Definition of dialogue in English:

dialogue

(US dialog)

noun

  • 1A conversation between two or more people as a feature of a book, play, or film.

    ‘the book consisted of a series of dialogues’
    mass noun ‘passages of dialogue’
    • ‘The great thing about the dialogue in comic books is that you don't have to hear it spoken aloud.’
    • ‘Winterbottom emphasises that although the dialogue in the film is improvised, every scenario was organised.’
    • ‘The actors bounce around the stage, infusing the occasionally stilted dialogue with raw physicality.’
    • ‘Sixth, the sound editing pumps up the volume for the bad music, but leaves crucial dialogue barely audible.’
    • ‘Though far from perfect, and full of impenetrable dialogues, the film nonetheless has a certain visceral urgency.’
    • ‘A series of ads for Borden dairy products featured dialogues between Elsie the cow and her blustering husband Elmer.’
    • ‘In particular, it is a film full of talk, and most especially a film of dialogues: two characters isolated, whether in an apartment, or during a party, or at a racecourse.’
    • ‘The dialogue in this film is as sharp as anything you will find on screen.’
    • ‘Does he seriously believe that films with fiery dialogues could motivate the public to react against all injustice happening in society?’
    • ‘The episode is low on physical action, but high in snappy dialogue.’
    • ‘What is delicious about this film is the witty clever dialogue that is distinctly Wilde.’
    • ‘Watch it for the sharp and witty dialogue written by series creator Caron.’
    • ‘He read all the books and I do mean all and could recite large passages of film dialogue by heart.’
    • ‘I was out buying popcorn while the opening credits of Dil Chahta Hai rolled, so I missed the name of the person who wrote the dialogues for this film.’
    • ‘On top of all this, there is some amazingly clunky dialogue that must be heard to be believed.’
    • ‘We can understand French, but with films sometimes the dialogue is so fast that you miss something.’
    • ‘The film's dialogue is clear and distortion free.’
    • ‘There is little dialogue in the film, but the visuals speak for themselves.’
    • ‘However, the actors and direction are very impressive, and there's some snappy, witty dialogue.’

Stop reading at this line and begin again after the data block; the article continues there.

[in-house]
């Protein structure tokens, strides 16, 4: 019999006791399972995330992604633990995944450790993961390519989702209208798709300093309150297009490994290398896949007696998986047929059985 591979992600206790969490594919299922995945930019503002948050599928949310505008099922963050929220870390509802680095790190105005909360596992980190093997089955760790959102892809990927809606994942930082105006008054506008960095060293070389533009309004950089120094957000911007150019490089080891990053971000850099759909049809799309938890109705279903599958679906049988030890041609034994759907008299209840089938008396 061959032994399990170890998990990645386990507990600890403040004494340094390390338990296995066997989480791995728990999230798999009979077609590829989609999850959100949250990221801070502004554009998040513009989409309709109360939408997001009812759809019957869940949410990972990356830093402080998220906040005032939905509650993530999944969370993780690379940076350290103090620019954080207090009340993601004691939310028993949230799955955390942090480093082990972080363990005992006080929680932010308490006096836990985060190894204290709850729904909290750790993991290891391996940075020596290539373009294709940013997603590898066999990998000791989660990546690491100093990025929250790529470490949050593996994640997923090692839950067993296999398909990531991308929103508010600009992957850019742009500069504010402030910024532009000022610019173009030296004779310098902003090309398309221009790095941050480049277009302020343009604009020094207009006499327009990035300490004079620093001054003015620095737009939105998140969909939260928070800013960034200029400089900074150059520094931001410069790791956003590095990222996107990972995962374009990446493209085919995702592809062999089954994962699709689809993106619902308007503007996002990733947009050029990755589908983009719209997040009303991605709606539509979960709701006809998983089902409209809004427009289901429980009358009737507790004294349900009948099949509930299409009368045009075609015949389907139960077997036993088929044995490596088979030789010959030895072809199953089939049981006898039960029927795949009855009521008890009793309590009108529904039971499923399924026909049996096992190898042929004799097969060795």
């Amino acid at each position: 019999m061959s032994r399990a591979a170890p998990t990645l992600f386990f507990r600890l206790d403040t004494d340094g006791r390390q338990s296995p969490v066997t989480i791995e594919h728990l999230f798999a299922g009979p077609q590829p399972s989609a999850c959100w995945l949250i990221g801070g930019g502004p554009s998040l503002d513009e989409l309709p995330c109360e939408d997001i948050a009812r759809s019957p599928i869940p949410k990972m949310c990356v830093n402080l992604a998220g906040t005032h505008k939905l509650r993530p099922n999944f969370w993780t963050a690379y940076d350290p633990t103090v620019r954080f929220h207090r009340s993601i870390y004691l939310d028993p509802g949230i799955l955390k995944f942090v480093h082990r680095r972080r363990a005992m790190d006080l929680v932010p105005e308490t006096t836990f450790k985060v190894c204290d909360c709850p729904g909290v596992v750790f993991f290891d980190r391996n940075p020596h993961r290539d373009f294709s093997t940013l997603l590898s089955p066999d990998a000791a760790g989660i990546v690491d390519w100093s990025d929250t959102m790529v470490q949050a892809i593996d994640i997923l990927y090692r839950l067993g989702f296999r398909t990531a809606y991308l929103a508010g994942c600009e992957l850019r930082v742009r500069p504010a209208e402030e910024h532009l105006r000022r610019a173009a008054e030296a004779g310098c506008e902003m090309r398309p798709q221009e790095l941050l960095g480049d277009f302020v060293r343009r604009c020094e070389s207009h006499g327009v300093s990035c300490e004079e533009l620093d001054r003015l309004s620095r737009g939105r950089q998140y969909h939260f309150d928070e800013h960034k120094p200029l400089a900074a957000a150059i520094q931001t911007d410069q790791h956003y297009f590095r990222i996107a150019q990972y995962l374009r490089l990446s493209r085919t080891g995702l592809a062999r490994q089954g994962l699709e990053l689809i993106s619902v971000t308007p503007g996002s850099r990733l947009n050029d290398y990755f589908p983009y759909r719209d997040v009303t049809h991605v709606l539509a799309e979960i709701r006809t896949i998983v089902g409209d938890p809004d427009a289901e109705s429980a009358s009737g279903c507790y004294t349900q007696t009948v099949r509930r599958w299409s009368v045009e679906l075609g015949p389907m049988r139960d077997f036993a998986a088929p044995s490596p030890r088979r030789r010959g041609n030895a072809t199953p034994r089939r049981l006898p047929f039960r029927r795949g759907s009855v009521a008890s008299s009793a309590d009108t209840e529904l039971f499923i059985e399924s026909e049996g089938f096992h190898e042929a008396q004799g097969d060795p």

• ‘There isn't much spoken out loud in the film, even though we retained nearly all the dialogue from the book.’
    conversation, talk, communication, interchange, discourse, argument
    script, text, screenplay, speech
    View synonyms
    1. 1.1 A discussion between two or more people or groups, especially one directed towards exploration of a particular subject or resolution of a problem.
      ‘the USA would enter into a direct dialogue with Vietnam’
      mass noun ‘interfaith dialogue’
      • ‘The overall effect of the changes described above has been to allow firms to re-enter a direct dialogue with each of their customers.’
      • ‘Foreign secretary level talks between India and Pakistan to resume the composite dialogue were concluded today.’
      • ‘The border problem cannot be sorted out in one visit but meaningful dialogues have been initiated.’
      • ‘The government, while it had opened a dialogue with his captors, could never be seen to negotiate with terrorists.’
      • ‘In fact, the very existence of the disputes calls for closer policy dialogue between Japan and China.’
      • ‘The teacher created an ongoing dialogue about universal issues such as friendship, empathy, kindness, and helpfulness.’
      • ‘Without direct dialogue with students on this question, it is difficult to say.’
      • ‘We're not just wanting a dialogue with the government-we need the government to move towards us.’
      • ‘The United States has been urging both China and Taiwan to resume cross-strait dialogue.’
      • ‘Jakarta now needs to take the lead and continue the dialogue begun in Geneva to ensure a lasting peace.’
      • ‘I never had a dialogue with them throughout this process, though our manager did.’
      • ‘Instead, you should see the opening-up of a dialogue with your boss as the chance to keep on negotiating.’
      • ‘What we want to do is continue the dialogue with fishermen.’
      • ‘Women in Australia are also promoting inter-religious dialogue.’
      • ‘He has promoted inter-religious dialogue by breaking new ground.’
      • ‘A clear and simplified mechanism will facilitate a closer dialogue between all parties involved in the running of the sport.’
      • ‘I mean, we set in place two levels of security dialogue between the two sides.’
      • ‘In this situation, never has a dialogue among civilizations been more urgent.’
      • ‘The suggestions included promoting domestic political harmony and resuming constructive dialogue with China.’